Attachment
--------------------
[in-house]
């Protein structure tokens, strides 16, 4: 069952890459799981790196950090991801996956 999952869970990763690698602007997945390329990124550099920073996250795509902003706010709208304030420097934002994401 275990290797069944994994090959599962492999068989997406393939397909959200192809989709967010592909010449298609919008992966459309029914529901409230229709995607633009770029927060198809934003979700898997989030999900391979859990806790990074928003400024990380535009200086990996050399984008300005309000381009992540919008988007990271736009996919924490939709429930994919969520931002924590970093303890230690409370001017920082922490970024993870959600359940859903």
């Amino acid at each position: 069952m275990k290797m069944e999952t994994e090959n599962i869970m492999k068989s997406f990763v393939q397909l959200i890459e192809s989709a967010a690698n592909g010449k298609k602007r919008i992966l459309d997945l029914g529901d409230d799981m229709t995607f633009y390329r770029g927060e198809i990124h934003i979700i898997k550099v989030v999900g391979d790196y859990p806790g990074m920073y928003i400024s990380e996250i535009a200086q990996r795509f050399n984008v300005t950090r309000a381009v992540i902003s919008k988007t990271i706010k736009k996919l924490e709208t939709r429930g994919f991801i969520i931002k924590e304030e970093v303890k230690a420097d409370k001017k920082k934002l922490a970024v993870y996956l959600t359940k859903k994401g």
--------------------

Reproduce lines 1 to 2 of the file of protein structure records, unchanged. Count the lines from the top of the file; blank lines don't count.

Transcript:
[in-house]
């Protein structure tokens, strides 16, 4: 069952890459799981790196950090991801996956 999952869970990763690698602007997945390329990124550099920073996250795509902003706010709208304030420097934002994401 275990290797069944994994090959599962492999068989997406393939397909959200192809989709967010592909010449298609919008992966459309029914529901409230229709995607633009770029927060198809934003979700898997989030999900391979859990806790990074928003400024990380535009200086990996050399984008300005309000381009992540919008988007990271736009996919924490939709429930994919969520931002924590970093303890230690409370001017920082922490970024993870959600359940859903």